One of my favorite writers, Donald Miller, talks about manipulators and he gives us some hints so we know if we are dealing with one.
One of the most tell-tale signs of a manipulator is this: when you leave that person, inevitably, you will feel guilty, and you will wonder why. You can’t recall doing or saying anything offensive, but you feel this sense of guilt or remorse and you may even feel like you’re in debt to that person. Sadly, it’s a debt you will never pay in full. Manipulators need control, so if you constantly feel like you’re rescuing them or encouraging them or protecting them, they have you right where they want you. You feel helpful, but really you’re enabling them. They will always need a shoulder to cry on or a person to blame and if you know what’s good for you, you’ll run .
I used to surround myself with people who needed me. More recently, I was talking to my mom about trying to be there for someone, but I was coming at the relationship as though I was the hero and the other person was the victim. My entire reason for being in the relationship was so I could help them.
That’s not a healthy relationship.
Instead, I’m making the conscious decision to surround myself with people who don’t need me. I’m not here to be a doormat, I’m here to be a friend. The two are not symbiotic.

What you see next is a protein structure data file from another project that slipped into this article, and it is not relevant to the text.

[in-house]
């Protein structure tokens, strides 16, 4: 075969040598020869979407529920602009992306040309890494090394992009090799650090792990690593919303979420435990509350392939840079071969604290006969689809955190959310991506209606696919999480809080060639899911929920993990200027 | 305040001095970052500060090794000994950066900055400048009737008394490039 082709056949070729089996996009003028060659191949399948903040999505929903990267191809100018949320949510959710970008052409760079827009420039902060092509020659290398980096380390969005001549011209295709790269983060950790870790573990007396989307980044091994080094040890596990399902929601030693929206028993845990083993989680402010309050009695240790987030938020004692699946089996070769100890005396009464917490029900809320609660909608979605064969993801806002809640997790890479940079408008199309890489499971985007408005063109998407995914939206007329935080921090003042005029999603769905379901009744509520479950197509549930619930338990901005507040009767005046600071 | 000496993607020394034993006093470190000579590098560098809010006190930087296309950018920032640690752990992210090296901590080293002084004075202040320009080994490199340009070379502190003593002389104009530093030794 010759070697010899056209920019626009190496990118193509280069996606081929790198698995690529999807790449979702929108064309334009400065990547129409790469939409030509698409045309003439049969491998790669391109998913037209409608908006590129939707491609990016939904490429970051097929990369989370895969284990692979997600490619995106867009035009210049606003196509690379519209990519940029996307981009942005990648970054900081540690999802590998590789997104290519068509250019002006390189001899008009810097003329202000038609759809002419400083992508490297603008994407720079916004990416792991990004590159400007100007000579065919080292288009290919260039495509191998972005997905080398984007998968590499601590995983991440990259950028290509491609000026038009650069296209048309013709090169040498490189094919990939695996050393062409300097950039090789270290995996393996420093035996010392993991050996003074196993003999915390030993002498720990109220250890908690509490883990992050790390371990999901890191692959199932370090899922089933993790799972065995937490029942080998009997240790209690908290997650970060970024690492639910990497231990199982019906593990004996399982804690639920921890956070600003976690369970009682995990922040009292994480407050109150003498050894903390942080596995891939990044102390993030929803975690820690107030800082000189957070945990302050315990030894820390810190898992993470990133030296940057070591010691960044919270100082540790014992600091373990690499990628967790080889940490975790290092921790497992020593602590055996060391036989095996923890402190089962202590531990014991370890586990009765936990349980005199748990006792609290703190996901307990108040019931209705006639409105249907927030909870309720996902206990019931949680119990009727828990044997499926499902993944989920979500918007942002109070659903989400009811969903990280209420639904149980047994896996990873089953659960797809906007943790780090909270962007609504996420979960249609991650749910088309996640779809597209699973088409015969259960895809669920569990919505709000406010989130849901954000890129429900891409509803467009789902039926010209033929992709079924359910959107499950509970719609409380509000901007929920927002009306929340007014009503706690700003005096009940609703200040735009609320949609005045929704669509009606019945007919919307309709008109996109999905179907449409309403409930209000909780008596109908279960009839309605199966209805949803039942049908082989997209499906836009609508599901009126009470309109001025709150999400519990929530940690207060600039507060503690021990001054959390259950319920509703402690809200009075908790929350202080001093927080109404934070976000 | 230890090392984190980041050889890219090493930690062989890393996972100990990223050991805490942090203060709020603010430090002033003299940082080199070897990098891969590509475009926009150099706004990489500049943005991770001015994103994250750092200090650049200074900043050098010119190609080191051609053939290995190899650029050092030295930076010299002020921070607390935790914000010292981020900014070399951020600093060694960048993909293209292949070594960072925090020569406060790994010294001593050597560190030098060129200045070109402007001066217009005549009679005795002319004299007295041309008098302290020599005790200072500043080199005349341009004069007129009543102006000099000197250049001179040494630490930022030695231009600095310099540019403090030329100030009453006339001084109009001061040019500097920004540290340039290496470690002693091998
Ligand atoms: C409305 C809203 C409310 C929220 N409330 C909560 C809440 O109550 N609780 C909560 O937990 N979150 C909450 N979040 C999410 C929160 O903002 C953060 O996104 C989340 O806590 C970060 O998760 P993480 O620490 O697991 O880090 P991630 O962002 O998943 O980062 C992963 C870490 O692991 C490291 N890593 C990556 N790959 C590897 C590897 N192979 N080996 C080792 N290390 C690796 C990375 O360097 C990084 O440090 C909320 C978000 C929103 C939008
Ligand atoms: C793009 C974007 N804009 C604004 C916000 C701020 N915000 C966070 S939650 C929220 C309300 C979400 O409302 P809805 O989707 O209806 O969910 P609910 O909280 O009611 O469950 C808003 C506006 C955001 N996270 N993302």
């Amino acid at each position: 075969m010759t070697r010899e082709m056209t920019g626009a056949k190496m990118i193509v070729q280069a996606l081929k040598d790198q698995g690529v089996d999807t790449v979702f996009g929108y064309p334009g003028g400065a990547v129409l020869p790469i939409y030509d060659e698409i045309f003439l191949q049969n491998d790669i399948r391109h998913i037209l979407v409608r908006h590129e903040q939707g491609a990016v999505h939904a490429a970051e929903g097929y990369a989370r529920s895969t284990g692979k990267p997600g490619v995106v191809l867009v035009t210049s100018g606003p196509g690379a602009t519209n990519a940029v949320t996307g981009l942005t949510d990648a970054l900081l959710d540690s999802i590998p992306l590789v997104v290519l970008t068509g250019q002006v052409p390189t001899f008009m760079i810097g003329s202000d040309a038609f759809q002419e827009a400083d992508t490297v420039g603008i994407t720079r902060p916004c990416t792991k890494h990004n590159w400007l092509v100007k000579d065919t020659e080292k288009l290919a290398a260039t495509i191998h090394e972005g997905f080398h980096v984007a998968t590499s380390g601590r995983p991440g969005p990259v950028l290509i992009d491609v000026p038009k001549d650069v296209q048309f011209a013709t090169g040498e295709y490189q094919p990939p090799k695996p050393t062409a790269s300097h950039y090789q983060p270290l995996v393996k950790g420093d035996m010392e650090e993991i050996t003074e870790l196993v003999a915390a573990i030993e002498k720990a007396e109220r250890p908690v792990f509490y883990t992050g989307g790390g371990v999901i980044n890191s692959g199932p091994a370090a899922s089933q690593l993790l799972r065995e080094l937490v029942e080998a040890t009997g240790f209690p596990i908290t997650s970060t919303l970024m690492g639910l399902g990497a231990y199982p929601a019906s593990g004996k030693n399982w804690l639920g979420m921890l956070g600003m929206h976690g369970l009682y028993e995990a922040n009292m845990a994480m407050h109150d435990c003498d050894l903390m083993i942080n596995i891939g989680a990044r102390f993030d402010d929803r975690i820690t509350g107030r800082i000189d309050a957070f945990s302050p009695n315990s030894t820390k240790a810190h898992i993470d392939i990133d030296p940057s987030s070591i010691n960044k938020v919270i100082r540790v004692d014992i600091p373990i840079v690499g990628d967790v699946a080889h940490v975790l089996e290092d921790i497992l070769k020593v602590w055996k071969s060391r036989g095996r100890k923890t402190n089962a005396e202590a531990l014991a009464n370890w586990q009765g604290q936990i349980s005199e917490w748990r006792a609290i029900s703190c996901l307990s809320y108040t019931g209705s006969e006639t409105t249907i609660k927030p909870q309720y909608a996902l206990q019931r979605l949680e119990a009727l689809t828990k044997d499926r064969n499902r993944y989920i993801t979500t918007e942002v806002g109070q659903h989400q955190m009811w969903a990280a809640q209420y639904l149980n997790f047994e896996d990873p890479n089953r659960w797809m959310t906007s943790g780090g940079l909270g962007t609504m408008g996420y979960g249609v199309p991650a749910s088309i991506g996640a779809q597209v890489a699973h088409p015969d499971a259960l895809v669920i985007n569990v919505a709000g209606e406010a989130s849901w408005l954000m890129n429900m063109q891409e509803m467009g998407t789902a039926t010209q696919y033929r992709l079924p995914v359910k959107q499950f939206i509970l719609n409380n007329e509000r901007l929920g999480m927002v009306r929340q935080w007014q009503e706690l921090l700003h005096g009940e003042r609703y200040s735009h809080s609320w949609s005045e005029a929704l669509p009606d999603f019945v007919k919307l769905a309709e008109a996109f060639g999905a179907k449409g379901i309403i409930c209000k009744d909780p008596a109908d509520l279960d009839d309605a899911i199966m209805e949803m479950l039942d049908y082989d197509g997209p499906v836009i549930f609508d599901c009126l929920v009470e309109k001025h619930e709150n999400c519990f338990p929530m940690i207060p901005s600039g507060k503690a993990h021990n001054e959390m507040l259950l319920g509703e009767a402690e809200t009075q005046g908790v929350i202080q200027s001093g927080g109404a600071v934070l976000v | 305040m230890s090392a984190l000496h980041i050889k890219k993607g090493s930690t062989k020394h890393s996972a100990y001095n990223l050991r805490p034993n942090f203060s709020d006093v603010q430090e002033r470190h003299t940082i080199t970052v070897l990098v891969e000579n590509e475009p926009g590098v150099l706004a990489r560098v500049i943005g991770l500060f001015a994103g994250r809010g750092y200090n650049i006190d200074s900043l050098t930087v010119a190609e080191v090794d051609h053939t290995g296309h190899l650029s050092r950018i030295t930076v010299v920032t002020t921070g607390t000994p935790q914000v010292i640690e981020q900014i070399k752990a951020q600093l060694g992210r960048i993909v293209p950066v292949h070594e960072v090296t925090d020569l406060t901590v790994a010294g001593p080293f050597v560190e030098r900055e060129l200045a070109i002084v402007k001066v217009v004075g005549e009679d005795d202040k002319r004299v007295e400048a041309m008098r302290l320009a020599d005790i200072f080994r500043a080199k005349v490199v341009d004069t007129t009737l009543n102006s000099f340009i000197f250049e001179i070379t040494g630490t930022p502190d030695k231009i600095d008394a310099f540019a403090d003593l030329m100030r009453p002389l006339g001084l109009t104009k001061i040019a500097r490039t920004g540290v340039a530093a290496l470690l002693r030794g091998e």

It’s a tough realization to come to, especially when we love people and want to help them. But having such a slanted view of relationships doesn’t help them or you. It leaves you feeling burnt out and like you’ll never do enough to satisfy the other person, and it feeds the manipulation and victim mentality in the other person.
So, do yourself and the people you love a big favor. Stop being Superman, and just be you. Hang out with people who want to be around you, not people who feed off you like leeches.
It’s really amazing when you look around and your conversations are two sided and full of laughter and depth and meaning. You will both be benefiting, and neither of you will be carrying the burden. when one one falls, the other helps him up, and vice versa. It’s the way God created relationships to be.
Also, check out Scary Close by Donald Miller here
Two are better than one,
Because they have a good reward for their labor.
10 For if they fall, one will lift up his companion.
But woe to him who is alone when he falls,
For he has no one to help him up.
11 Again, if two lie down together, they will keep warm;
But how can one be warm alone?
12 Though one may be overpowered by another, two can withstand him.
And a threefold cord is not quickly broken. –Ecclesiastes 4:9-12